A Lesson Plan on the Sacraments of Initiation

For the past week, while traveling from coast to coast, I’ve been rambling about my lesson for this evening on the Sacraments of Initiation (and a connection to the Old Testament) and posting bits and pieces here and there as I came up with them. Now, I’ve put it all together into a coherent (hopefully!) lesson plan for this evening! Here ’tis:

The Sacraments of Initiation

I pledge allegiance to the flag of the United States of America, and to the Republic for which it stands; one nation, under God, indivisible, with liberty and justice for all.

Big Idea: We pledge allegiance to God through the Sacraments of Initiation

 

Preliminaries (15 mins)

  • Welcome and attendance – children write out prayer intentions
  • Opening prayer ritual/procession to set up prayer center

 Engage (10 mins)

  • Ask what country each of the students’ families came from.
  • Explain that we are a country of immigrants and that a big story in the news this week is immigration reform.
  • Point out that when people become U.S. citizens, they pledge an oath of allegiance to the U.S. and renounce allegiance to foreign authorities.
  • Invite young people to stand and say the Pledge of Allegiance
    • What does the word allegiance mean? (loyalty)
    • Explain that the Jewish People, when they were led from slavery in Egypt, renounced allegiance to Pharaoh and pledged their allegiance to God.
    • Today, we are going to learn how we pledge allegiance to God through the Sacraments of Initiation: Baptism, Confirmation, and Eucharist.

 Explore and Reflect  (25 mins)

  • Review the Exodus/Passover story.
    • Project on screen the Exodus/Passover Review exercise that shows images of the Exodus/Passover event and requires students to place the images in chronological order.
    • Identify the images and then invite volunteers to come forward one at a time to “drag” the next image into place. When completed, they should be in this order:
      1. Hebrew people as slaves in Egypt
      2. Moses and the burning bush
      3. Moses before Pharaoh
      4. The ten plagues
      5. the blood of the lamb on doorposts
      6. the Passover meal
      7. the Hebrew people are set free
      8. the Crossing of the Red Sea
      9. the destruction of Pharaoh’s army
      10. the Hebrew people celebrate

The Hebrew People

The Exodus/Passover and the Sacraments of Initiation

Catholics

Egypt

Slaves to…

Sin

A lamb

Saved by the blood of…

The Lamb of God

The Red Sea

Passed through the waters of…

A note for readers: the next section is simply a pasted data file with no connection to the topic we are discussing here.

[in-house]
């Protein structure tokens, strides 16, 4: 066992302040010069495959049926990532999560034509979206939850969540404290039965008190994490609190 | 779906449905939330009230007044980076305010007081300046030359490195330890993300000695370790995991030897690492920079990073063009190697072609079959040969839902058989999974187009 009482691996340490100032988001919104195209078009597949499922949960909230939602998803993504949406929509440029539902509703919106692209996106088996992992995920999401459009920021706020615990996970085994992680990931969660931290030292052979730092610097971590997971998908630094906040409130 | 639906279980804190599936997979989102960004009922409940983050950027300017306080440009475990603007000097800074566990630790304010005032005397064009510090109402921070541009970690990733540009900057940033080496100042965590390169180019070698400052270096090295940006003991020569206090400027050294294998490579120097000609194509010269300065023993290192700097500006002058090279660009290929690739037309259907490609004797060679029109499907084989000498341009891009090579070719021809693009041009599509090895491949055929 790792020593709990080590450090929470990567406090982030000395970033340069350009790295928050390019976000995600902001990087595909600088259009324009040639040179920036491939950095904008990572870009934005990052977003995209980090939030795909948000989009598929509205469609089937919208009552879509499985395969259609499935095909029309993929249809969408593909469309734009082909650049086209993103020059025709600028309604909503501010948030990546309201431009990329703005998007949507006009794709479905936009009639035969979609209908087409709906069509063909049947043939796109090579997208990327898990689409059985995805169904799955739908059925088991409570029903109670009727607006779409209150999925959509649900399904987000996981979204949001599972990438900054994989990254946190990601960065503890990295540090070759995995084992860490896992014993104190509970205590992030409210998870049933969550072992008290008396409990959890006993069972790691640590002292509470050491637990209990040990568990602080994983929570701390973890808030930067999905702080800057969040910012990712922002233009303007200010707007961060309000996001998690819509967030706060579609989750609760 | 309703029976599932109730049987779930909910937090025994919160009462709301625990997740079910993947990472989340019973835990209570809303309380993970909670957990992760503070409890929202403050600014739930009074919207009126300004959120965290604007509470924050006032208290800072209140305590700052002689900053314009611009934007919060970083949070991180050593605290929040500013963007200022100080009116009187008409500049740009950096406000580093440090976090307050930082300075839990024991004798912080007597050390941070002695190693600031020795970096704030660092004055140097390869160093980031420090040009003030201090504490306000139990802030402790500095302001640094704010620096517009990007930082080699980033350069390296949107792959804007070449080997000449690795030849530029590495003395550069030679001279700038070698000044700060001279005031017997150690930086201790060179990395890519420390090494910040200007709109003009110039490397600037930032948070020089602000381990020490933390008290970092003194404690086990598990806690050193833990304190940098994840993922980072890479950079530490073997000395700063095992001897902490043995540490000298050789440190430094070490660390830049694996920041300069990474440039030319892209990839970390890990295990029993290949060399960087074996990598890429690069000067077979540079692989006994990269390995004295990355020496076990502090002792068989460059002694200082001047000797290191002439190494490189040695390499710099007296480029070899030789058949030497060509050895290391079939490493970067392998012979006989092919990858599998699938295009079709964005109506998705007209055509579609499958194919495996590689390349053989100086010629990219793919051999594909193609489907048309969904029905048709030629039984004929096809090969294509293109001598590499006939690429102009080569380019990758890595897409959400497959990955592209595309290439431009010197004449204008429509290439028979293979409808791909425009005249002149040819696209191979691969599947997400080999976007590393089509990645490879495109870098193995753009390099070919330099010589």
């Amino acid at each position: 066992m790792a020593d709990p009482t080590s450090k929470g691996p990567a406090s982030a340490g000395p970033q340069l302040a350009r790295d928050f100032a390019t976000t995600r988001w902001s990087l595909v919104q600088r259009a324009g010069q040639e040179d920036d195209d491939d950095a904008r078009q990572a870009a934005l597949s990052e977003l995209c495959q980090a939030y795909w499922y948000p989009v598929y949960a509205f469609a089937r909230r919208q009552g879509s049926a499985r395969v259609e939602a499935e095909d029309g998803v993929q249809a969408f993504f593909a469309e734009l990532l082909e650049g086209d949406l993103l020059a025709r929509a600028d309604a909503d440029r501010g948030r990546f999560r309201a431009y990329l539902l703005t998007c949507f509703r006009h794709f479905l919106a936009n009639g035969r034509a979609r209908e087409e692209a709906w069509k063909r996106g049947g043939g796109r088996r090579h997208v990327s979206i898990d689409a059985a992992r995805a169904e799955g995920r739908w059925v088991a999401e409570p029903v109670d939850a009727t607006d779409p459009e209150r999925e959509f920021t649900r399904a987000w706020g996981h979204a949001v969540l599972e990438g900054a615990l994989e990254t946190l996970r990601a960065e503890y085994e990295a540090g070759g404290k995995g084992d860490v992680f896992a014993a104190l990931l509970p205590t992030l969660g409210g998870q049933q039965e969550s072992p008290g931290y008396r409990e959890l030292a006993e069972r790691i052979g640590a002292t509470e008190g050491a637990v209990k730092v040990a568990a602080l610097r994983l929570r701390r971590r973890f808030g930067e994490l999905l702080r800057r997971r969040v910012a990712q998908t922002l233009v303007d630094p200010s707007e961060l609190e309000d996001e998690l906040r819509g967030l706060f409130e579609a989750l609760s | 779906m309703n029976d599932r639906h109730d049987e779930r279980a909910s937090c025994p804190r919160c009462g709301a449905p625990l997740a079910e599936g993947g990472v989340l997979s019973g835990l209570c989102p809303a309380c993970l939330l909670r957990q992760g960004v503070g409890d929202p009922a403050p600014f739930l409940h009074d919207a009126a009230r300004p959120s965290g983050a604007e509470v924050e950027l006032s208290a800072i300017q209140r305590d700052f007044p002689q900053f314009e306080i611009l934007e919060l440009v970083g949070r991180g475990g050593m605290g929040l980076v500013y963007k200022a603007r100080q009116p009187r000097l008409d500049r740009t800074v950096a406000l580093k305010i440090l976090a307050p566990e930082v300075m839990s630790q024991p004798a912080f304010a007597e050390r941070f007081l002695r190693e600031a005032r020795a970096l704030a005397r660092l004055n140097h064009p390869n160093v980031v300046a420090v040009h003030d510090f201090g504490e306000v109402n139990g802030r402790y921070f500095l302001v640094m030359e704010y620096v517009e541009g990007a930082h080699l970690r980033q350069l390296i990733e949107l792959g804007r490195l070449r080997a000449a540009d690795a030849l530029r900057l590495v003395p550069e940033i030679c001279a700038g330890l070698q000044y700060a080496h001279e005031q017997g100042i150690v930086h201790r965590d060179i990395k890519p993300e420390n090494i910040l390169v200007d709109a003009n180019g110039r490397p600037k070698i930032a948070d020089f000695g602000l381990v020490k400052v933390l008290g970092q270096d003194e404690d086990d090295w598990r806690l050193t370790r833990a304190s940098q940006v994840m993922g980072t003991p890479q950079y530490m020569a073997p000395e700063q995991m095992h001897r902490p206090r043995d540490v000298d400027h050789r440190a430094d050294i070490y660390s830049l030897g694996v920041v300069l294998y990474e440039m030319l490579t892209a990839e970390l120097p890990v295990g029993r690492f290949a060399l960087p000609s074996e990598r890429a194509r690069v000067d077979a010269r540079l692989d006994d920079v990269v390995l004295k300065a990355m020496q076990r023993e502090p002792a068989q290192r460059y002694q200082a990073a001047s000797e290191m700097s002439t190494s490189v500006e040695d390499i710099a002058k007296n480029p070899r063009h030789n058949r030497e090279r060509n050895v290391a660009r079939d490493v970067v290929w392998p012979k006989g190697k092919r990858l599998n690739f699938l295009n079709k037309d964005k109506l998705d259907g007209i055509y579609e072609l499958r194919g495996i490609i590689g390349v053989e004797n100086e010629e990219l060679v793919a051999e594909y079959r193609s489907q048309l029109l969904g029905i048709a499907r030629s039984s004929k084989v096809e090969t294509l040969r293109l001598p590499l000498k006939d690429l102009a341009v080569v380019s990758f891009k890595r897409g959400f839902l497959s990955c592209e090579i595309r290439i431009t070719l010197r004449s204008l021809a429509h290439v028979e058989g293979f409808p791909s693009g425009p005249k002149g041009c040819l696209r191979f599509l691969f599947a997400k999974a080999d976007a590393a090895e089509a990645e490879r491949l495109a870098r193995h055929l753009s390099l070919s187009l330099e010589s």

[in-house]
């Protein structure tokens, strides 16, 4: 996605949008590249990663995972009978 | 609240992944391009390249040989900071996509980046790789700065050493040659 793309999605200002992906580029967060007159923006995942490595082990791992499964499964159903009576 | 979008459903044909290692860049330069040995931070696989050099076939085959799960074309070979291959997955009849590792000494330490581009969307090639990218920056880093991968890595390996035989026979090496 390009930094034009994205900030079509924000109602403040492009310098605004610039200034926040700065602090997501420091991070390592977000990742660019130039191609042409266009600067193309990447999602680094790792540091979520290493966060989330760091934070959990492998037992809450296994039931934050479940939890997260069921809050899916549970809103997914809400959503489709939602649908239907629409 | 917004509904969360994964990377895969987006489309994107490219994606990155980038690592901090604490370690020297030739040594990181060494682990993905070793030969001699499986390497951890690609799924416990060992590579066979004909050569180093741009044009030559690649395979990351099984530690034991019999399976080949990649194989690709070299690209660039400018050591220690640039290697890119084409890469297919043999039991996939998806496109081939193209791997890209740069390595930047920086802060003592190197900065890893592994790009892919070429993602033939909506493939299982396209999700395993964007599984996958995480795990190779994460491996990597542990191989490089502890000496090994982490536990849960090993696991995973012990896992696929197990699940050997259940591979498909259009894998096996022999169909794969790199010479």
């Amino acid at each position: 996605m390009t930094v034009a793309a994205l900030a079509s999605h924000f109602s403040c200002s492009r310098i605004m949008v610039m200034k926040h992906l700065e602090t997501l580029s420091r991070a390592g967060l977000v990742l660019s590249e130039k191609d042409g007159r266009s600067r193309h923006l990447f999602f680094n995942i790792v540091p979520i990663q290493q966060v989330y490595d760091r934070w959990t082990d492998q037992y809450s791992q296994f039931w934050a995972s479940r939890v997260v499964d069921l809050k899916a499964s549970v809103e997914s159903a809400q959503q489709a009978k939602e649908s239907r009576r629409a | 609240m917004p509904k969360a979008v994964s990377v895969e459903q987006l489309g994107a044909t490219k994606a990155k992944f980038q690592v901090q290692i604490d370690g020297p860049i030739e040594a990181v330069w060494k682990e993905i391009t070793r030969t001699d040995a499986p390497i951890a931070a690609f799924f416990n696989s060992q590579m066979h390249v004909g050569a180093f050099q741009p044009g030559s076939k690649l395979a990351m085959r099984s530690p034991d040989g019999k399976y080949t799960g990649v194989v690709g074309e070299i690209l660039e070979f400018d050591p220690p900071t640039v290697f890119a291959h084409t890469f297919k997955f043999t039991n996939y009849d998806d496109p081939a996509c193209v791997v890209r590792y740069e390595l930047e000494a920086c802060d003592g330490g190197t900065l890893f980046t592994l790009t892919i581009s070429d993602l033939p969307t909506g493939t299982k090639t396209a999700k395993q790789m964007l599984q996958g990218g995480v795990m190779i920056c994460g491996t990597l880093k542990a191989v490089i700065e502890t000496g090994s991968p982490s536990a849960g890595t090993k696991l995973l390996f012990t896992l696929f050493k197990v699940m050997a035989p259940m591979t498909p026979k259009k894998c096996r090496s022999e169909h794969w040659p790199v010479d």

Baptism

A Pillar of Fire

Led by…

The Holy Spirit

Passover

Ritual celebration…

Eucharist

  • Invite volunteers to come forward to explain the comparison in their own words, using the chart as a reference.
  • Read aloud Finding God pgs 106 (Entering a New Life with God’s Family), 107 (The Eucharist), and 108 (Changed for Life).

Parents Open House (20 mins)

* This evening, parents are welcome to visit their children’s classes to see them in action.

  • Repeat, as above, the Exodus/Passover review activity and the comparison between the Exodus/Passover experience and the Sacraments of Initiation, highlighting the children doing all of the explaining.
  • If no parents attend, invite children to their sacred space and play Finding God CD Recorded Guided Reflection (Belonging to God)

Respond (5 mins)

  • Tell the children that, for Catholics, we have a very short version of our own pledge of allegiance to God – it’s called the Sign of the Cross.
  • Invite the young people to pass the bowl of Holy Water around and to bless themselves.
  • Ecnourage them to begin each day by “saying” this pledge of allegiance!

[Clip art courtesy of American Flag Clipart - http://www.wilsoninfo.com/americanflags.html]

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6 Responses to “A Lesson Plan on the Sacraments of Initiation”

  1. Betty Kameron Says:

    Great way to combine curriculum with the “add-ons” that often appear. I am going. To try to adapt for use with my group. Thanks, Joe.

    Reply

  2. Jennifer Caparos Says:

    Thank you so much. This is such a fabulous and well thought out lesson! I can’t wait to do this with my 6th Graders!

    Reply

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